I've recently come across the OWASP (The Open Web Application Security Project) and it's really opened up my eyes. http://www.owasp.org/index.php/Main_Page

According to their website:
"Our mission is to make application security visible, so that people and organizations can make informed decisions about true application security risks. Everyone is free to participate in OWASP and all of our materials are available under a free and open software license."

The thing that interests me is that they've compiled a list of top 10 security risks focusing on web applications. Most developers have heard of some of the vulnerabilities that are listed, but few really understand them and fewer "code to the doc". The document details, implications and ways of avoiding the pitfalls. I believe that all developers should be well versed with this document or at least these concepts. This way, the chances of an application and/or data being compromised will be largely negated. Security is never a yes/no question, but I this is an excellent starting point.

Part four of the series detailing the OWASP top 10 web application vulnerabilities. (See intro)

On the surface of it, this might seem to have something to do with class type objects, but actually, it doesn't... So what are we talking about?

Well, the sort of objects we're talking about here are files, directories, database records or primary keys.

I find that using a specific example is the easiest way to explain these concepts, so consider the following URL:

The idea here, is that the parameter is used to specify the file to download. This could quite easily be exploited to return a unintended file by a hacker modifying the parameter.

What would happen if a hacker modified the URL to:


In the second JSP/Java/Tomcat example, they could get hold of the config file used to store user names and passwords - instant admin access!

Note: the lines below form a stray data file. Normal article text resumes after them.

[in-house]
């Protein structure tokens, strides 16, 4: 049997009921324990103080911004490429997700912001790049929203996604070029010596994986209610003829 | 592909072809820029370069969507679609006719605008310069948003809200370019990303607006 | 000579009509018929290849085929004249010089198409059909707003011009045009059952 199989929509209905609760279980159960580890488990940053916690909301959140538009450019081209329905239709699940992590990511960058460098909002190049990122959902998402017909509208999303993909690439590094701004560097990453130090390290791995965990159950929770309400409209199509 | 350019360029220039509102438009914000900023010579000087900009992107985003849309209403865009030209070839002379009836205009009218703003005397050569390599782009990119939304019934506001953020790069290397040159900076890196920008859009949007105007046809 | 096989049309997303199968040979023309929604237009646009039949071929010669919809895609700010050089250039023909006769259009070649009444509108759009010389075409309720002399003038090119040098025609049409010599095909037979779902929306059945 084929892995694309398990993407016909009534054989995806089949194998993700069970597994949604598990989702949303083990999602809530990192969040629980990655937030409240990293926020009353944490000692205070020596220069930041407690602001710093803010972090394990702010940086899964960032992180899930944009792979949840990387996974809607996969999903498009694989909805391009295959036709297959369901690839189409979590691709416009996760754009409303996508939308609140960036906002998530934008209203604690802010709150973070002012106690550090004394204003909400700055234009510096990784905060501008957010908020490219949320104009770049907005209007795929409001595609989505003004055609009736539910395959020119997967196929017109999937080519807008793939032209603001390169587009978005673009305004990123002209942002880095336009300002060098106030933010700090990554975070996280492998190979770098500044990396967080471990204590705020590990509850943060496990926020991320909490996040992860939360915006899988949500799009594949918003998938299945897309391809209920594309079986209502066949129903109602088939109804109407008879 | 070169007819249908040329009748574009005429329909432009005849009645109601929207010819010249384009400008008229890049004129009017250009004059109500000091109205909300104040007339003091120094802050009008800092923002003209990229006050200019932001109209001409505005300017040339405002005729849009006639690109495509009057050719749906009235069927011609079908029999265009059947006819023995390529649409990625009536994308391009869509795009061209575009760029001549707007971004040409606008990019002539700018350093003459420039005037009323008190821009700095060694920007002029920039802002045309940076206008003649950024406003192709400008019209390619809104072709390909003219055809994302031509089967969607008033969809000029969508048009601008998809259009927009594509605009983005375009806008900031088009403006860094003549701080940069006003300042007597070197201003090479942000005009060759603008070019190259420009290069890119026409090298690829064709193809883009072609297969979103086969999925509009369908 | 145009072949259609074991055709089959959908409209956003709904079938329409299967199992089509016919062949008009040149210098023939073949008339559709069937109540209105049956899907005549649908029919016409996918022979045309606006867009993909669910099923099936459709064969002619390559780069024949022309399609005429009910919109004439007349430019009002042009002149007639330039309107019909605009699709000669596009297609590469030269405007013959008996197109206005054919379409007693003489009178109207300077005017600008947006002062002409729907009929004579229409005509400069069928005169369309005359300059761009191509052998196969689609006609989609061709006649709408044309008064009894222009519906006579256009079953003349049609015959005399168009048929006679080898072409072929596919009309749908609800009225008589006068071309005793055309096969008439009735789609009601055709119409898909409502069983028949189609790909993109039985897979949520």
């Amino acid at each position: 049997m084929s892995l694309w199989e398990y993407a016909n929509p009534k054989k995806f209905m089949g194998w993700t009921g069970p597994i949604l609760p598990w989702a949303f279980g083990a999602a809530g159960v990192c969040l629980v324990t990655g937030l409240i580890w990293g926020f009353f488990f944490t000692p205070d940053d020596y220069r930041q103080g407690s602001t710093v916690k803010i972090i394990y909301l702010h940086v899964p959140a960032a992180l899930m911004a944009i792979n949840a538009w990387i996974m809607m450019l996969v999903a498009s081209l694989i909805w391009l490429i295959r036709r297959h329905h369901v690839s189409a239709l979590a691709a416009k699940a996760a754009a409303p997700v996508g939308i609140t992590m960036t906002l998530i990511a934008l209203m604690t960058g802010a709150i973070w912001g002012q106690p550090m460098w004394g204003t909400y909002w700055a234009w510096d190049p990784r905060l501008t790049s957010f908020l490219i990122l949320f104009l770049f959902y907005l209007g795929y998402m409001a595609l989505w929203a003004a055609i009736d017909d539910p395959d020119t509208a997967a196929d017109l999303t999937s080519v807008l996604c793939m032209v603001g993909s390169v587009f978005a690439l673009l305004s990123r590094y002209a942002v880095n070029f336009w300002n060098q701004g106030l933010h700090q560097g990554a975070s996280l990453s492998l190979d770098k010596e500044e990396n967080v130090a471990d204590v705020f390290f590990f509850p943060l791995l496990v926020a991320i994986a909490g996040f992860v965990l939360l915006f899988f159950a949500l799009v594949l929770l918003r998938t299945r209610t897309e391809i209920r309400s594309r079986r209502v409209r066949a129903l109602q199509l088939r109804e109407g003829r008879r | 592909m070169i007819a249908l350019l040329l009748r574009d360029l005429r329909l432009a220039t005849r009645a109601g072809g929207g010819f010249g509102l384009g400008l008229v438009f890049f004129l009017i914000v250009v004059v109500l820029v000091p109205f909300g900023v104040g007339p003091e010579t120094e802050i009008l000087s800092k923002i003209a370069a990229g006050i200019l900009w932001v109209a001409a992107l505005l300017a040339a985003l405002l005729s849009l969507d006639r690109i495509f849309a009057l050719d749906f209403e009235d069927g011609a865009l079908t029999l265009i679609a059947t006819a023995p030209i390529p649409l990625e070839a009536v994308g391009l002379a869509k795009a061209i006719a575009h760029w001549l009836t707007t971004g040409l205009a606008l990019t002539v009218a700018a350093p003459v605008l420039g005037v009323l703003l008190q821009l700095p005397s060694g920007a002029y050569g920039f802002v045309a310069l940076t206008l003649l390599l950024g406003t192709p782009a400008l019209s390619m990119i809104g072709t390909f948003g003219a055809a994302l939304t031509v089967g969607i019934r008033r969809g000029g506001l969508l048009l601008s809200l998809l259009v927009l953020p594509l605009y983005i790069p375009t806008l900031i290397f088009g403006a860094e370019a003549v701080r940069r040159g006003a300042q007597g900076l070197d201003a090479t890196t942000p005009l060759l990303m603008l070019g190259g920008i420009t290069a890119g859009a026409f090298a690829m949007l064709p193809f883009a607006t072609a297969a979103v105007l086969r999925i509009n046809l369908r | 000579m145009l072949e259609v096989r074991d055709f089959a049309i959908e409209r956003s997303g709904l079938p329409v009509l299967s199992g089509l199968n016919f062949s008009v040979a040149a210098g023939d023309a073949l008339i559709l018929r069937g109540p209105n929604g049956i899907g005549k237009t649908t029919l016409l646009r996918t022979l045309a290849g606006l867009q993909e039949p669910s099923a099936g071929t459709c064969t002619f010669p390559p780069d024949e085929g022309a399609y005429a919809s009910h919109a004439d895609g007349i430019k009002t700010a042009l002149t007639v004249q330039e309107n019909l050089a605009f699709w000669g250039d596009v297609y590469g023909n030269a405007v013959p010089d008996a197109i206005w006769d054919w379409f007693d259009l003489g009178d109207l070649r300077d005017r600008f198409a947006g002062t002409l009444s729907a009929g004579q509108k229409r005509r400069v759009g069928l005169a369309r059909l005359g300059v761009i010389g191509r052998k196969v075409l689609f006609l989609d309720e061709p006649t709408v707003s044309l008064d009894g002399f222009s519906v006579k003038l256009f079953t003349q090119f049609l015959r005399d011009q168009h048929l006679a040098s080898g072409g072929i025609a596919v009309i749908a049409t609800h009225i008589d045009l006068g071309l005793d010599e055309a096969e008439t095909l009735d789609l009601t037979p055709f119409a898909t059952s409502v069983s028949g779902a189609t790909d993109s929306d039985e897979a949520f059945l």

This isn't limited to files - records identified by their primary keys are also vulnerable.

Once again, a hacker could easily modify the unique key in the following URL to return data that they might not be suppose to access:

So what do we do to avoid this situation?
Firstly, validate all input. If you're returning files, ensure that a hacker can't escape the input. This isn't always as easy as it sounds though - I recall some time ago in 2001 that IIS had a bug in it allowing directory traversals by using the overlong Unicode representations for / and . - %c0%af and %c1%9c. Using a combination of these basically bypassed all security checks and allowed executing commands on the server by inputting commands to the command shell. Basically, a hacker had complete access to the server. So be careful!

Probably most importantly, use a reference map to refer indirectly to objects, so that they're never shown publicly. If a hashtable of valid key/file names are stored server side and are referenced through the use of their keys from the browser, a hacker can't enter a file name/ record key that they're not supposed to have access to.

eg. instead of the first example above, a better approach would be:


Obviously, you only store those files in the hashtable that they're supposed to have access to, otherwise they would simply change the file id and once again access secure data.

So... Beware of your parameters and what they could be exposing.

Microsoft has just announced that it will purchase Skype for $8.5bn.

On the surface of it it seems as though it's a great purchase with possible integration with Xbox, Windows Phone 7, Live.com etc. But has it come at too high a cost?

In 2009, 70% of Skype was sold for $2bn. 2 years later, it's bought for $8.5bn? I doubt that Skype's value has increased to the degree which justifies the price and the stock market seems to agree - Microsoft's share price is down slightly for the day by 0.62%, in spite of the NASDAQ gaining 1.01%.

If Microsoft can integrate it successfully with the rest of it's products, it may be able to create an even stronger suite which might also strengthen it's case against iOS from Mac and Linux. There may not be any direct profits, but may be worth it when considering total sales and products.

It's yet too be seen whether this will be the right decision...

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